296 pages, 20 b/w illustrations, 3 tables
Evolution and Rationality explores from multiple perspectives the subtle and interesting relationship between the theory of rational choice and Darwinian evolution. In rational choice theory, agents are assumed to make choices that maximize their utility; in evolution, natural selection 'chooses' between phenotypes according to the criterion of fitness maximization. So there is a parallel between utility in rational choice theory and fitness in Darwinian theory. This conceptual link between fitness and utility is mirrored by the interesting parallels between formal models of evolution and rational choice. The essays in Evolution and Rationality, by leading philosophers, economists, biologists and psychologists, explore the connection between evolution and rational choice in a number of different contexts, including choice under uncertainty, strategic decision making and pro-social behaviour. They will be of interest to students and researchers in philosophy of science, evolutionary biology, economics and psychology.
"[...] philosophers of economics might feel that this book focuses too much on evolutionary theory, but I believe that it tackles a lot of questions that are of interest for them as well. It also shows that there is a lot we do not yet understand [...] Evolution and Rationality provides strong evidence that biologists, economists and philosophers have a lot to gain from discussing these issues together."
- Wiljan Van Den Berge, Erasmus Journal for Philosophy and Economics
"Evolution and Rationality is a stimulating collection of work that should be of interest to philosophers, biologists, psychologists and economists alike [...] the book is an excellent and much needed contribution to an area that demands interdisciplinary attention."
- Rory Smead, Studies in History and Philosophy of Biological and Biomedical Sciences
1. Towards a Darwinian theory of strategic decision-making: games and the biological roots of behaviour Peter Hammerstein
2. What do humans maximize? Claire El Mouden, Maxwell Burton-Chellew, Andy Gardner and Stuart West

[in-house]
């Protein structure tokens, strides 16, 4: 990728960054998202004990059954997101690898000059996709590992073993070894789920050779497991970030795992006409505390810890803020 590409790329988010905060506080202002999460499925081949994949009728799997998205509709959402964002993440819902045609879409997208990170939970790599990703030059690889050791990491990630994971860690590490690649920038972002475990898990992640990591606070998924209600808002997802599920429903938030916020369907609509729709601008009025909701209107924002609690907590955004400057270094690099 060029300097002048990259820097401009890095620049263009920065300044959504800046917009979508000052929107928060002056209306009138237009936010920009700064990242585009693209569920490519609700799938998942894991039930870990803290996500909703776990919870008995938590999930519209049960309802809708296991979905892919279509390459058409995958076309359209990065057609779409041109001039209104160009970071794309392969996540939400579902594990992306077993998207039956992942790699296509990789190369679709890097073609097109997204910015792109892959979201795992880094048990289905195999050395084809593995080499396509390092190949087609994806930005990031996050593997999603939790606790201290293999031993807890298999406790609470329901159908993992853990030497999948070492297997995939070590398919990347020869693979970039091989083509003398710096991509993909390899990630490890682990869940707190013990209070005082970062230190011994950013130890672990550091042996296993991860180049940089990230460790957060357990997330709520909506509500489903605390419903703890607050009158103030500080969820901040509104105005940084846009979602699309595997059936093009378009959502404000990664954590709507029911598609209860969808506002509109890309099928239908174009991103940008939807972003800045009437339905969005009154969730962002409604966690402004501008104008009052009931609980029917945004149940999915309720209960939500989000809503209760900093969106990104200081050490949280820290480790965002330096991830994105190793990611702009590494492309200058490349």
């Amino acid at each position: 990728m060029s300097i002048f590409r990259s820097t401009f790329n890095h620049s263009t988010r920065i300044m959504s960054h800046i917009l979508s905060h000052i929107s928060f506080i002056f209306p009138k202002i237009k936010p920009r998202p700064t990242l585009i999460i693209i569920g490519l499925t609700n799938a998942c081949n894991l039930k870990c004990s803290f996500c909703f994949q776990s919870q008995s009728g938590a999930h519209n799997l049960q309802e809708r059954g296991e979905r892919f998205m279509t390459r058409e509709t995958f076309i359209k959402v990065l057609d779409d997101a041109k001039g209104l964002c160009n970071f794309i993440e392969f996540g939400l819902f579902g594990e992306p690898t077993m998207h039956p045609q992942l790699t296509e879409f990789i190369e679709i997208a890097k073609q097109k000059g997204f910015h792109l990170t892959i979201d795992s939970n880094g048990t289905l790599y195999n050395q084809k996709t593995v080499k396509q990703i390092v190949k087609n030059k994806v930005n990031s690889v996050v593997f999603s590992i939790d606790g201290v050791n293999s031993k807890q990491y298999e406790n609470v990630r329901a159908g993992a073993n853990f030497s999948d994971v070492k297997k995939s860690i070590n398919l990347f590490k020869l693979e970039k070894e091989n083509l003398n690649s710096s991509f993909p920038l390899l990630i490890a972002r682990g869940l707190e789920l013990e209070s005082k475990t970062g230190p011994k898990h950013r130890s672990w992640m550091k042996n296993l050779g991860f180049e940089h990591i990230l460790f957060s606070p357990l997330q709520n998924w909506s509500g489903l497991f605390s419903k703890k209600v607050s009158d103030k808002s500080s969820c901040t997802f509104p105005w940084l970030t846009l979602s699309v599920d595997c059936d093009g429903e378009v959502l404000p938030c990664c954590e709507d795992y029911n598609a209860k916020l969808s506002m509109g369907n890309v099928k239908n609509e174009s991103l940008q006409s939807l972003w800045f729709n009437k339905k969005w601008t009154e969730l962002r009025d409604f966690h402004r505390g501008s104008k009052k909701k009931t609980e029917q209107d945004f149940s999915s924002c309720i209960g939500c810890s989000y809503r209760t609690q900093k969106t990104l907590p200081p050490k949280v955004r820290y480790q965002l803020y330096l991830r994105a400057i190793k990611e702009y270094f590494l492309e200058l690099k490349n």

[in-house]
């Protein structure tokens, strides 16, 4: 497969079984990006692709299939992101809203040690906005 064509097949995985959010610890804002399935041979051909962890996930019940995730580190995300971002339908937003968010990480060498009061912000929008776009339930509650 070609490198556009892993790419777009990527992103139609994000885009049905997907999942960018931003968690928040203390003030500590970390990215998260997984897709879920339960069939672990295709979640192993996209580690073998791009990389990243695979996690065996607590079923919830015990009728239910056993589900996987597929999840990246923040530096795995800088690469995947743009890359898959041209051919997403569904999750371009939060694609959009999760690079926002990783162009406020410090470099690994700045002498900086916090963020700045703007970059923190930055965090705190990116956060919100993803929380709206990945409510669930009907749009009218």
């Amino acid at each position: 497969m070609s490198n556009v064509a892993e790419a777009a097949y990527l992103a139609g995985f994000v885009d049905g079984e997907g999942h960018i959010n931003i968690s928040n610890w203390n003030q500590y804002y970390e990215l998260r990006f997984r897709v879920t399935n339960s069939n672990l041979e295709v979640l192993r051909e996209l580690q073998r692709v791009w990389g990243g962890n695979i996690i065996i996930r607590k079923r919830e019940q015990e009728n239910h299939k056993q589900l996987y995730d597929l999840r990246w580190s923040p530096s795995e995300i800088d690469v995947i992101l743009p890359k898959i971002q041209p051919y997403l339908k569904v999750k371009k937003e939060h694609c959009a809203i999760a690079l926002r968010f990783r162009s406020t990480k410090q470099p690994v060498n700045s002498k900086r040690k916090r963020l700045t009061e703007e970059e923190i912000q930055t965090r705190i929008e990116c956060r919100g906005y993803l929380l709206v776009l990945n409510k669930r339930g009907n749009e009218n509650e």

3. Natural selection and rational decisions Alasdair Houston
4. Evolution, dynamics and rationality: the limits of ESS methodology Simon Huttegger and Kevin Zollman
5. Are rational actor models 'rational' outside small worlds? Henry Brighton and Gerd Gigerenzer
6. Pull, push or both? Indirect evolution in economics and beyond Siegfried Berninghaus, Werner Guth and Hartmut Kliemt
7. Schelling formalized: strategic choices of non-rational behaviour David H. Wolpert and Julian Jamison
8. Human cooperation and reciprocity Jack Vromen
9. Team reasoning, framing and cooperation Natalie Gold
10. An evolutionary perspective on the unification of the behavioural sciences Herbert Gintis
11. From fitness to utility Kim Sterelny
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Ken Binmore is Professor Emeritus of Economics at University College London and a Visiting Emeritus Professor of Economics at the University of Bristol. He is the author of Natural Justice (2005), Game Theory: A Very Short Introduction (2007) and Rational Decisions (2008).
Samir Okasha is Professor of Philosophy of Science at the University of Bristol. He is the author of Philosophy of Science: A Very Short Introduction (2002) and Evolution and the Levels of Selection (2006).
- Peter Hammerstein
- Claire El Mouden
- Maxwell Burton-Chellew
- Andy Gardner
- Stuart West
- Alasdair Houston
- Simon Huttegger
- Kevin Zollman
- Jack Vromen
- Henry Brighton
- Gerd Gigerenzer
- Siegfried Berninghaus
- Werner Güth
- Hartmut Kliemt
- David H. Wolpert
- Julian Jamison
- Natalie Gold
- Herbert Gintis
- Kim Sterelny